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Re: Comments on "SPARQL 1.1 Uniform HTTP Protocol for Managing RDF Graphs"

From: Jiří Procházka <ojirio@gmail.com>
Date: Sun, 20 Mar 2011 09:20:34 +0100
Message-ID: <4D85B8D2.5040009@gmail.com>
To: Pat Hayes <phayes@ihmc.us>
CC: Tim Berners-Lee <timbl@w3.org>, nathan@webr3.org, Kjetil Kjernsmo <kjekje@ifi.uio.no>, SW-forum Web <semantic-web@w3.org>, David Booth <david@dbooth.org>
On 03/20/2011 04:02 AM, Pat Hayes wrote:
> 
> On Mar 19, 2011, at 9:31 PM, David Booth wrote:
> 
>> On Sat, 2011-03-19 at 07:49 +0530, Tim Berners-Lee wrote:
>>> On 2011-03 -19, at 02:21, Nathan wrote:
>> [ . . . ]
>>>> So perhaps the question being answered is, can we feasibly carry out
>>>> a conversation where we refer to both a birth certificate and a red
>>>> lightbulb by a single ambiguous name? using RDF?
>>>>
>>>> Possibly, but why even try?
>>>
>>> Seeing that without having caught up on the thread,
>>> No, I really do not want to go down that route, of trying that.
>>
>> But you have no choice.  It is *impossible* to define something in a way
>> that is universally unambiguous (except perhaps in vanishingly few
>> cases).  Granted, the example of the birth certificate and lightbulb is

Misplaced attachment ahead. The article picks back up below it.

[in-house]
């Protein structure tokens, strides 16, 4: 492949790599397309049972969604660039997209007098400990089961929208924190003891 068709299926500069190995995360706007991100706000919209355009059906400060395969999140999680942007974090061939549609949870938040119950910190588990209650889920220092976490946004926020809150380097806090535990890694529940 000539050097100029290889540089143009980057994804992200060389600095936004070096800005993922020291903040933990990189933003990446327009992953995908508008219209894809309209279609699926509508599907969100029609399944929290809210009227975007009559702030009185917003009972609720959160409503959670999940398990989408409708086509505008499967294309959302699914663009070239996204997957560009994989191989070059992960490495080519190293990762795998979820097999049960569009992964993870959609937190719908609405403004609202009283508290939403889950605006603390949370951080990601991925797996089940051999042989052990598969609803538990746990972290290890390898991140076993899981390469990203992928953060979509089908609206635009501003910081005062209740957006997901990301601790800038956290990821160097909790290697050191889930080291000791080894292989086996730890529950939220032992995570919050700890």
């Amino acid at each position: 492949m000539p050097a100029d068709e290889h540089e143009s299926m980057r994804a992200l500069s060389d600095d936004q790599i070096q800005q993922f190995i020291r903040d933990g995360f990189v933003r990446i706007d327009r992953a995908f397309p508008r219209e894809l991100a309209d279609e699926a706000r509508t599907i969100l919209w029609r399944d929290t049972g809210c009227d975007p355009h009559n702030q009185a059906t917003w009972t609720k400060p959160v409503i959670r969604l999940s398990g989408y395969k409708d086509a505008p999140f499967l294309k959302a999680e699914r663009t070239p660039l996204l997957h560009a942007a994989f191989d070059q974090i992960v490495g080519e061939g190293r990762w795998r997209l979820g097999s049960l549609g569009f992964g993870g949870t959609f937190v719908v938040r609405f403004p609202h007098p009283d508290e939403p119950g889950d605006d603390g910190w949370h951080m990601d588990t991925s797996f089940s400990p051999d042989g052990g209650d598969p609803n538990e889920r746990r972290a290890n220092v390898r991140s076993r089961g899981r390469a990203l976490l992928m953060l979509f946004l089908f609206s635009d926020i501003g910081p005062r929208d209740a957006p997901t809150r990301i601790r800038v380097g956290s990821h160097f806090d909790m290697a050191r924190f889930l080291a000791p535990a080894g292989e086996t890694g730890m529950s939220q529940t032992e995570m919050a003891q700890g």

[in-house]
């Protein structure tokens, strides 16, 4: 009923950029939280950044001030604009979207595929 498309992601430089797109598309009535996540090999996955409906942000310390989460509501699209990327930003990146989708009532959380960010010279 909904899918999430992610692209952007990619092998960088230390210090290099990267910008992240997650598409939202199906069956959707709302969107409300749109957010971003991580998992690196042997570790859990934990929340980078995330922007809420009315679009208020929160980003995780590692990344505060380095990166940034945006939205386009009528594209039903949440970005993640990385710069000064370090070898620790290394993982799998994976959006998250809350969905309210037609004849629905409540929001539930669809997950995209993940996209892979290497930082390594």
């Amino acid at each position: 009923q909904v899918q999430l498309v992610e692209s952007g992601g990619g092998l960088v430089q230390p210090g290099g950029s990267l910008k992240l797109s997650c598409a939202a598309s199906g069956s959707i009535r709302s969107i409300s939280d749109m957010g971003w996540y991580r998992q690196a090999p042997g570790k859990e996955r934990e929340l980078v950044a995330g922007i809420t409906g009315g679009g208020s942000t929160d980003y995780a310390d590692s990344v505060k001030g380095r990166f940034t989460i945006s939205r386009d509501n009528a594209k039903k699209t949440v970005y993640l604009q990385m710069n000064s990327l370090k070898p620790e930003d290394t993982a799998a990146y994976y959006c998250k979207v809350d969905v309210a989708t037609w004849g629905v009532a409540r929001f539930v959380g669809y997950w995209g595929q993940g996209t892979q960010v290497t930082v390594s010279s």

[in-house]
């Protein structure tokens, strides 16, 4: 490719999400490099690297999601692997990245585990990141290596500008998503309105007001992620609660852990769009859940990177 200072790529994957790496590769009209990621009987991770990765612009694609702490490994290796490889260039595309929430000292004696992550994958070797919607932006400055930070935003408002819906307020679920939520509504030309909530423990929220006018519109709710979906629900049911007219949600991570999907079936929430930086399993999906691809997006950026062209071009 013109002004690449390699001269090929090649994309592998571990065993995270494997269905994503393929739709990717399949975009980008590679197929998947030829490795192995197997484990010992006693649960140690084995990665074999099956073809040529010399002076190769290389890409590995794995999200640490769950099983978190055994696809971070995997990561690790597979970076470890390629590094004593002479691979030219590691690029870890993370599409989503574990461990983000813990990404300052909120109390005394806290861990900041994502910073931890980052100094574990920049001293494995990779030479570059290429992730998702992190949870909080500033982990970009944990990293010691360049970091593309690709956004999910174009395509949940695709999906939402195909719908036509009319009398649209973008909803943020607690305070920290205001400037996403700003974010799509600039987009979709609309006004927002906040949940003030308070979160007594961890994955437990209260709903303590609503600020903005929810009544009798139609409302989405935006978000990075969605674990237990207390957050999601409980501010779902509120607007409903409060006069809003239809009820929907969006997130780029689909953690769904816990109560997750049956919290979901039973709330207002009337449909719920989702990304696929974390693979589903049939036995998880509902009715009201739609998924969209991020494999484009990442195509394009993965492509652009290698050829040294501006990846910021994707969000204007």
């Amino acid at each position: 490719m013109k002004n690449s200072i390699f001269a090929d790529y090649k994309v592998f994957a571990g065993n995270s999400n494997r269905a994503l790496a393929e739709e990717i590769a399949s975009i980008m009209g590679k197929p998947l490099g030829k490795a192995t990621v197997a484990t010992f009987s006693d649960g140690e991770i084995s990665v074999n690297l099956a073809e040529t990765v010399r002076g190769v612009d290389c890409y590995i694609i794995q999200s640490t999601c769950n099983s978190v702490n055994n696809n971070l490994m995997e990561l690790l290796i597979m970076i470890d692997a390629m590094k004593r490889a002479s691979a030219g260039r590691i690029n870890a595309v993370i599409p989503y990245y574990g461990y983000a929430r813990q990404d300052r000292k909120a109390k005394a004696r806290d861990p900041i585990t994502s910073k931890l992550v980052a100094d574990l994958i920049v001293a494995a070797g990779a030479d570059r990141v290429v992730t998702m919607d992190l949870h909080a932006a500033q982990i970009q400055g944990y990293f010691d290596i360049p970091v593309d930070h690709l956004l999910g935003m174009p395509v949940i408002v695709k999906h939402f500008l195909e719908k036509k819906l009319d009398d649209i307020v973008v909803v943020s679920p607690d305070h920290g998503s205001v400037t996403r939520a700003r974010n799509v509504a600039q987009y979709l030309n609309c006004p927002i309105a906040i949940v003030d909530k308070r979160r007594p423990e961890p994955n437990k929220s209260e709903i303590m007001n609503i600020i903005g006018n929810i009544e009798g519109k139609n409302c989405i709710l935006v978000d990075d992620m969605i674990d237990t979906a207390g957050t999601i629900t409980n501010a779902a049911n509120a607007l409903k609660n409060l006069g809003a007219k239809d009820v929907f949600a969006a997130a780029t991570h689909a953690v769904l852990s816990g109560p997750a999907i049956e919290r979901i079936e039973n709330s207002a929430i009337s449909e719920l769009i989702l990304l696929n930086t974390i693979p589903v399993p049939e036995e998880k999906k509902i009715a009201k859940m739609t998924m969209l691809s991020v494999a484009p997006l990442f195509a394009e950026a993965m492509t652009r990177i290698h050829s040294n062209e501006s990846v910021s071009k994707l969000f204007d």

>> rather extreme.  But once you admit this fundamental limitation, it is
>> merely a question of where and when you run into this issue -- not
>> *whether* you will run into it.
>>
>> For example, suppose instead of birth certificates and lightbulbs we
>> were talking about LED lightbulbs versus filament lightbulbs.  Clearly
>> one could imagine an application in which "we refer to both [an LED
>> lightbulb] and [a filament lightbulb] by a single ambiguous name", and
>> the application may work just fine, because it has no *need* to
>> distinguish between LED and filament bulbs.  But to a different
>> application the distinction between LED bulbs and filament bulbs may be
>> as critical as the difference between birth certificates and lightbulbs
>> is to an application that computes power consumption.
> 
> David is exactly right. Here is my favorite example. Consider the claim that Everest was climbed by Edmund Hilary. This is probably stated in RDF somewhere by now, using a URi to identify Everest. But what exactly *is* Everest? Is it a geographical place? (What are its boundaries?) Is it a large piece of rock? (What does it weigh?) Maybe it is a 'mountain', but then you can find many definitions of 'mountain', all of them subtly incompatible. Now, of course, none of these questions matter a damn to the truth of, or even the meaning of, that simple sentence; it is not necessary to answer them in order to determine the truth of the sentence. But if we (wrongly) claim that the meaning or truth of sentences depends upon being able to uniquely and unambiguously identify the referents of all terms used in the sentences, then we are forced into focussing upon all such unanswerable and irrelevant details.